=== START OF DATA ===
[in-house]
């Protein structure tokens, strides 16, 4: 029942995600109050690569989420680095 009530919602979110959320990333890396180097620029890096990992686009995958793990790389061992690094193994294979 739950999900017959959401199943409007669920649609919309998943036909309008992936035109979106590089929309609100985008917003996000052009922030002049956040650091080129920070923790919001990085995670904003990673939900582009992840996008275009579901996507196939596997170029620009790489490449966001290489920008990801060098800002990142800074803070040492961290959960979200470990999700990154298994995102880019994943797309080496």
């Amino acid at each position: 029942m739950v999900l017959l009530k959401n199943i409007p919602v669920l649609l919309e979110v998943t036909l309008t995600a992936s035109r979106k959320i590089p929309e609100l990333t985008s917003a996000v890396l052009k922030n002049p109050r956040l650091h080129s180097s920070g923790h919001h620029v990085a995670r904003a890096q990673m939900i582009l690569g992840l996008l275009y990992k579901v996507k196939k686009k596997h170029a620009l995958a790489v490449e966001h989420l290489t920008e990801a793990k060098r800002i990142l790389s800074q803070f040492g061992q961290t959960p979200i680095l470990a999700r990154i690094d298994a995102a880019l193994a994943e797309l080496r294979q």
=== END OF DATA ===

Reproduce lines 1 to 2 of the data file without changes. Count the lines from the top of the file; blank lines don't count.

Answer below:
[in-house]
């Protein structure tokens, strides 16, 4: 029942995600109050690569989420680095 009530919602979110959320990333890396180097620029890096990992686009995958793990790389061992690094193994294979 739950999900017959959401199943409007669920649609919309998943036909309008992936035109979106590089929309609100985008917003996000052009922030002049956040650091080129920070923790919001990085995670904003990673939900582009992840996008275009579901996507196939596997170029620009790489490449966001290489920008990801060098800002990142800074803070040492961290959960979200470990999700990154298994995102880019994943797309080496």